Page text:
This humour and function as a mnemonic device carried over to the game containing the spintriae. This spintria is tame compared to some of the other spintriae, so it was probably not one that was laughed too much. The steamy scene between this man and woman would have made the game memorable and may have reminded the player of what he had seen, read, heard, or even done. The fact that spintriae have been found in a widespread area, indicates that it Ancient Romans tended to have similar humour, played similar games, or that people loved this game so much that they brought it with them when travelling. Unfortunately, it may have been a male-only game. There were complaints [in Ancient Rome] that naughty pictures were corrupting respectable girls (Langlands 2006: 53). So, while the same sense of humour as a game of “Cards Against Humanity”, it might not have been a game to bring along to a game night with mixed company. However, it is not unreasonable to think that some clever minxes did manage to play “Coins Against Humanity”.
This month's blog was written by Katrina Anderson. Katrina is a Master’s student at Warwick University, who has recently become interested in the role of sex and gender in Ancient Roman art.
Clarke, J. (2007) Looking At Laughter. (London: University of California Press).
Clarke, J. (1998) Looking At Lovemaking. (London: University of California Press).
C. Rowan, Coins at Warwick: Ain’t talkin’ ‘bout love. Roman “Spintriae” in context.(1 Aug 2015). Accessed 10th May 2016.
Knapp, R. (2011) Invisible Romans. (London: Profile Books).
Langlands, R. (2006) Sexual Morality in Ancient Rome. (Cambridge: Cambridge University Press).
Martial, Epigrams, trans. Shackleton Bailey, D.R. (Cambridge, Mass.: Harvard University Press: 1993) 2 vols. from Loeb Classical Library.
Sayenga, K. Sex in the Ancient World: Prostitution in Pompeii, Documentary, directed by Kury Sayenga (2009; New York: History).
Suetonius, The Twelve Caesars, trans. J.C. Rolfe (London: William Heinemann: 1913) 1 vol. from Loeb Classical Library.
August 01, 2015
|Roman token, found in the Thames, PAS LON-E98F21|
In 2012 this token was found in the Thames in London, resulting in numerous news articles about this 'brothel token'. The obverse carries the Roman numeral XIIII (14), while the reverse carries a sex scene. The couple are laying on a decorated bed or a couch, the woman laying on her front while a male straddles her.
This token is part of a broader series that carry a Roman numeral between 1 and 16 on one side, and various sex acts on the other. Another series carry Roman numerals on one side and portraits of Augustus, Tiberius or Livia on the other (see below). Buttrey analysed the dies of both series and concluded they were connected; he suggested that these objects date to the Julio-Claudian period and were perhaps gaming tokens, envisaging a possible scenario where one side played 'the imperial portraits' and the other 'the sex scenes', making the game a form of salacious gossip on the sex lives of the Roman emperors.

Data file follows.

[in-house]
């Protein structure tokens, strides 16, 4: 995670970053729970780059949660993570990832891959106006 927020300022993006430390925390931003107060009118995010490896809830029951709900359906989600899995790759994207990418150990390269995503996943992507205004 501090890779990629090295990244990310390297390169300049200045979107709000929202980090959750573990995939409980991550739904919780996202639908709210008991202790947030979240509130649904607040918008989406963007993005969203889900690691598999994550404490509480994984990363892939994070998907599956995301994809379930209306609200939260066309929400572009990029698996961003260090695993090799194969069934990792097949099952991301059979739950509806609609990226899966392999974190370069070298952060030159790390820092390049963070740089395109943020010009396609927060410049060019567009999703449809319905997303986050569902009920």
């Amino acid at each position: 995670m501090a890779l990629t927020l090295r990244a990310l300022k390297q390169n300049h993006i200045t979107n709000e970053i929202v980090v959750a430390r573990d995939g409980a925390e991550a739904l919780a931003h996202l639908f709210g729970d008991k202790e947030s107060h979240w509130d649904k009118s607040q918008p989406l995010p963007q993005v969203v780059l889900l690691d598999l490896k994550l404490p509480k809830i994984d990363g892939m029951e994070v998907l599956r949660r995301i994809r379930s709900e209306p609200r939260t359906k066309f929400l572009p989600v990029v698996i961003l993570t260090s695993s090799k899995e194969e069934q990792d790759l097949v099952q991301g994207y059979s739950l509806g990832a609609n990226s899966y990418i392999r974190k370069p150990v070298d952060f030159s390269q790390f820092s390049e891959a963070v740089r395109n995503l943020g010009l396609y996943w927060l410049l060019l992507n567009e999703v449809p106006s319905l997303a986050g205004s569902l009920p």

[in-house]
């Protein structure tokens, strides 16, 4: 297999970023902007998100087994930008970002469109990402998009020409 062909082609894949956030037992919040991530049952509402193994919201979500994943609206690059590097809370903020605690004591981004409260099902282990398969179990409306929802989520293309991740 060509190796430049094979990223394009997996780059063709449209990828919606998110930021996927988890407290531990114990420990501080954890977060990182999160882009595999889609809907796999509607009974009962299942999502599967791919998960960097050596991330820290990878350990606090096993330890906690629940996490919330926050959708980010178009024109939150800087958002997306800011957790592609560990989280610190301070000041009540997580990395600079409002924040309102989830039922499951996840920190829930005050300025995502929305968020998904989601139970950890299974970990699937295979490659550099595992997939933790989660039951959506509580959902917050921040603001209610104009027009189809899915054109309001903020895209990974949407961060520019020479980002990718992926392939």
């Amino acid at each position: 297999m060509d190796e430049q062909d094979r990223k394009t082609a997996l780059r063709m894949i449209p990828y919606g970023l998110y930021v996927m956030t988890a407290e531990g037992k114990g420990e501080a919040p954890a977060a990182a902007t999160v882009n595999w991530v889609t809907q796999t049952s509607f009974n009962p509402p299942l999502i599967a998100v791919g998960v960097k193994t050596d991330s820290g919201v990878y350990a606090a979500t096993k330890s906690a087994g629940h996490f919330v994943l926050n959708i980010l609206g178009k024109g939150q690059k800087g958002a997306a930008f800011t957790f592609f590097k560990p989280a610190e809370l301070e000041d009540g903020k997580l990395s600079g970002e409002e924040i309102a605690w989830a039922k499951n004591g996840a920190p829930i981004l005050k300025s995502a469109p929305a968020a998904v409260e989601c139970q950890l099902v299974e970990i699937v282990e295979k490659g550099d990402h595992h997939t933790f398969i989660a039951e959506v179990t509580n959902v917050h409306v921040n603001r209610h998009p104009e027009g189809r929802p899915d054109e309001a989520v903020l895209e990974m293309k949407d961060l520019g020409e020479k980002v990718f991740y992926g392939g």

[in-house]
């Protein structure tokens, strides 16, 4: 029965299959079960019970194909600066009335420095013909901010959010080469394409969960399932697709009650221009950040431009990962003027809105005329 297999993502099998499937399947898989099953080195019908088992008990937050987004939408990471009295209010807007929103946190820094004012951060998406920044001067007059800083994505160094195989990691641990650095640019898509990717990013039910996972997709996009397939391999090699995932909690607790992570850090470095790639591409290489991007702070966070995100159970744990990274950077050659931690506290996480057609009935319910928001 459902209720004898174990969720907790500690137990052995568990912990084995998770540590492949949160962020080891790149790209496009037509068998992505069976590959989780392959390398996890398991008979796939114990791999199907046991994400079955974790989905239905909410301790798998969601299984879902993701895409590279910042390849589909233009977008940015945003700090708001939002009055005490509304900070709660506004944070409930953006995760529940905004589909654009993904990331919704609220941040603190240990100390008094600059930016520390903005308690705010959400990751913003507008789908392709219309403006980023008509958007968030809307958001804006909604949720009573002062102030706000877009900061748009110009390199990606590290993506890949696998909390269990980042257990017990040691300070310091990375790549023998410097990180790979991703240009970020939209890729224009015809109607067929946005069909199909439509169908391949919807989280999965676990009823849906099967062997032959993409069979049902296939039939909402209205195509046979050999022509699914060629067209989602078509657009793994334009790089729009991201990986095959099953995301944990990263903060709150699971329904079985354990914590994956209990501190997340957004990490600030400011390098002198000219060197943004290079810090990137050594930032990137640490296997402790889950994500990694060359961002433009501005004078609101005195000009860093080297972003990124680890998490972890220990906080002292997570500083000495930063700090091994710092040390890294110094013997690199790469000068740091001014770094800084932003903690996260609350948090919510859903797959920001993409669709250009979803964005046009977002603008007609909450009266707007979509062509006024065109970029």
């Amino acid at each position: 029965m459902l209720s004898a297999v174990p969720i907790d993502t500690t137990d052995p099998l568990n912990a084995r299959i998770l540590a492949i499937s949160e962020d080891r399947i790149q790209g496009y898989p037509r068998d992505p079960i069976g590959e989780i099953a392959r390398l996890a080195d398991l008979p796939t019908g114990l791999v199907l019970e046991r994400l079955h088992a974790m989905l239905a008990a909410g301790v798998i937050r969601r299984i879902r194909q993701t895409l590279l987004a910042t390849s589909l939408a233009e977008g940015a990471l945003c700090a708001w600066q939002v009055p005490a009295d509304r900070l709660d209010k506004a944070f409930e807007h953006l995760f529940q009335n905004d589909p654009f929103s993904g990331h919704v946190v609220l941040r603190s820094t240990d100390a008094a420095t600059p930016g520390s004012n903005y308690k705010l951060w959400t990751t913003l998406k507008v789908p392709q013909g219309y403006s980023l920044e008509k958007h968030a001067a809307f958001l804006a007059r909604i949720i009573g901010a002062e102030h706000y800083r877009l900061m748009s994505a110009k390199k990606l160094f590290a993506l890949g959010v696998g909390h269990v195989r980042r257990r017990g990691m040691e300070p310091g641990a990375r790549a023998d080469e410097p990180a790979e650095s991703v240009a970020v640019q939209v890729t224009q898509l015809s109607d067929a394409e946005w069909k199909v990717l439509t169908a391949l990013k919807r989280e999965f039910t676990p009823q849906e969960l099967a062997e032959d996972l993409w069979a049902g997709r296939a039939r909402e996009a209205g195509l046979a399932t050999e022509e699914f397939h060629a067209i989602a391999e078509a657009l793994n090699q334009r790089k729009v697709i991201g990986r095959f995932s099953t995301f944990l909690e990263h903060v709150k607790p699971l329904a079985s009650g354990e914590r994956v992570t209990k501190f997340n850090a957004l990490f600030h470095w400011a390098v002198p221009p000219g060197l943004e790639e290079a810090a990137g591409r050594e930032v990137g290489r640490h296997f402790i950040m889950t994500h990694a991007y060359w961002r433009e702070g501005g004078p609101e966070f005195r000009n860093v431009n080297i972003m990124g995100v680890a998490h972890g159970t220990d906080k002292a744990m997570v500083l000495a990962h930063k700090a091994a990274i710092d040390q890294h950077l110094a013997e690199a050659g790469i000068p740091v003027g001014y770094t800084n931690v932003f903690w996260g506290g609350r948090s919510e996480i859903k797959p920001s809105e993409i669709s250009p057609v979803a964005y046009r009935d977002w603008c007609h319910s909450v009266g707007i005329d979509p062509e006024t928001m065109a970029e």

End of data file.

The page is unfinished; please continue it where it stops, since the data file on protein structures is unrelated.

|Roman token showing Tiberius and XII within wreath.|
In reality, we know very little about these objects; their sexual scenery has created numerous forgeries, and very few archaeological contexts are known. They are often called spintriae, a label created in the modern era from a reading of Suetonius' Life of Tiberius. As part of the portrayal of Tiberius' activities on Capri, Suetonius records the presence of numerous female and male prostitutes, called spintrias (Suet. Tib. XLIII, see also Tacitus, Ann. VI.1; sphinthria or spintria referred to a male prostitute in Latin, from the Greek σφιγκτήρ, and connected to the Latin/modern word sphincter). It is this tale that inspired early collectors and scholars to label these objects spintriae, and when a hoard of tokens was found on Capri it cemented the name, though they were not called this in antiquity.
Indeed, the known find contexts of these objects suggest they had little to do with sex. Although hundreds of these specimens exist (precise numbers are difficult given the quantity of fakes in existence), only a handful of closed archaeological contexts are known. We cannot know whether the Thames example was lost in antiquity, or more recently. But one example was recently found in a tomb in Mutina; associated ceramics and other coins dates the tomb to AD 22-57, suggesting Buttrey's dating of the Julio-Claudian period is correct. Another was found during an archaeological campaign on the island of Majsan; this was pierced, suggesting it had been transformed into a piece of jewellery. Scattered other examples are reported to have been found in Caesarea Maritima, in the Garigliano in Italy, on Skegness beach (likely a modern loss) and in Germany (Stockstadt am Main, Saalburg, Nendorp-Wischenborg; these are sporadic finds). Although the information on the find places of these objects leaves much to be desired, none of these find spots are brothels, and in each example there is only one 'spintria' found. What their purpose was remains a mystery. Like many Roman tokens, much more study is required before we can fully understand these objects.
This month's coin was chosen by Clare Rowan. Clare is a research fellow at Warwick, who has recently become interested in the role tokens had in Roman society.
Coin images above reproduced courtesy of the Portable Antiquities Scheme and © The Trustees of the British Museum
Benassi, F., N. Giordani and C. Poggi (2003). Una tessera numerale con scena erotica da un contesto funerario di Mutina. Numismatica e Antichità classiche 32: 249-273.
Buttrey, T. (1973). The spintriae as a historical source. Numismatic Chronicle 13: 52-63.
Martini, R. (1997). Tessere numerali bronzee romane nelle civiche raccolte numismatiche del comune di Milano Parte I. Annotazione Numismatische Supplemento IX: 1-28.
Mirnik, I. (1985). Nalazi novca s Majsana. VAMZ 18: 87-96.